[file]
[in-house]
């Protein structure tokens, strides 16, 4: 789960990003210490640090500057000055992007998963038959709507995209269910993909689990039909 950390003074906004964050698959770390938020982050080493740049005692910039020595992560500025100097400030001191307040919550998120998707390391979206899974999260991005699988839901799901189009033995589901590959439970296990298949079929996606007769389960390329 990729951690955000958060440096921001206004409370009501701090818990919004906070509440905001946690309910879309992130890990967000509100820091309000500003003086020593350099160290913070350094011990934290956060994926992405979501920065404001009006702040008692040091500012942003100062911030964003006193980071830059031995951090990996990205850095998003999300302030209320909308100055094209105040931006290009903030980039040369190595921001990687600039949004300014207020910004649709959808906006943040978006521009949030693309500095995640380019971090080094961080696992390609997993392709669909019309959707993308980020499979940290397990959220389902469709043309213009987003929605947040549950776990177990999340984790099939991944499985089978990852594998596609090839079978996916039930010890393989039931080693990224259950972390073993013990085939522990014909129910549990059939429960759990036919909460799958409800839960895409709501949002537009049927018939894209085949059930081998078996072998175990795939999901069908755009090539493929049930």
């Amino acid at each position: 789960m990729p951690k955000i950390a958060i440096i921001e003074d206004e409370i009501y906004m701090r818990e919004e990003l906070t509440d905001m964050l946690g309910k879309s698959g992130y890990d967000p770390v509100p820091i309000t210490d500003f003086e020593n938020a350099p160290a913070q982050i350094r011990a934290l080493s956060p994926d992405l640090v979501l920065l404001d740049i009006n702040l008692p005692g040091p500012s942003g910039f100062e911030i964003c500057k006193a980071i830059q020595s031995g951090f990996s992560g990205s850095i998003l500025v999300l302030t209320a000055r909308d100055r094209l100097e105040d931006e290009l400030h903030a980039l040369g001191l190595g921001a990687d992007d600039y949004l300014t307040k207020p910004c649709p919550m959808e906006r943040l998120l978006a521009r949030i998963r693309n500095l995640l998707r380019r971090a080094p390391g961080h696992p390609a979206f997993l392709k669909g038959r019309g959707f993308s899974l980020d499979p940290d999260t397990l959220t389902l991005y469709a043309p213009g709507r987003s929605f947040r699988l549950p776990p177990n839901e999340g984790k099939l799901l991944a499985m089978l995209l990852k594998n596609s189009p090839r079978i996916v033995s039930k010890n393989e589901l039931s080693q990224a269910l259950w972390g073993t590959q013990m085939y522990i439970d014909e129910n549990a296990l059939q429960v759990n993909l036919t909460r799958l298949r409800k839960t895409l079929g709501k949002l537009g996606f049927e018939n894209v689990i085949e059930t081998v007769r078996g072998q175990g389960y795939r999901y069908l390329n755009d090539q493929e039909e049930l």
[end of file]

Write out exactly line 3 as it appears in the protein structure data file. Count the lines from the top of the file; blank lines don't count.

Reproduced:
């Amino acid at each position: 789960m990729p951690k955000i950390a958060i440096i921001e003074d206004e409370i009501y906004m701090r818990e919004e990003l906070t509440d905001m964050l946690g309910k879309s698959g992130y890990d967000p770390v509100p820091i309000t210490d500003f003086e020593n938020a350099p160290a913070q982050i350094r011990a934290l080493s956060p994926d992405l640090v979501l920065l404001d740049i009006n702040l008692p005692g040091p500012s942003g910039f100062e911030i964003c500057k006193a980071i830059q020595s031995g951090f990996s992560g990205s850095i998003l500025v999300l302030t209320a000055r909308d100055r094209l100097e105040d931006e290009l400030h903030a980039l040369g001191l190595g921001a990687d992007d600039y949004l300014t307040k207020p910004c649709p919550m959808e906006r943040l998120l978006a521009r949030i998963r693309n500095l995640l998707r380019r971090a080094p390391g961080h696992p390609a979206f997993l392709k669909g038959r019309g959707f993308s899974l980020d499979p940290d999260t397990l959220t389902l991005y469709a043309p213009g709507r987003s929605f947040r699988l549950p776990p177990n839901e999340g984790k099939l799901l991944a499985m089978l995209l990852k594998n596609s189009p090839r079978i996916v033995s039930k010890n393989e589901l039931s080693q990224a269910l259950w972390g073993t590959q013990m085939y522990i439970d014909e129910n549990a296990l059939q429960v759990n993909l036919t909460r799958l298949r409800k839960t895409l079929g709501k949002l537009g996606f049927e018939n894209v689990i085949e059930t081998v007769r078996g072998q175990g389960y795939r999901y069908l390329n755009d090539q493929e039909e049930l």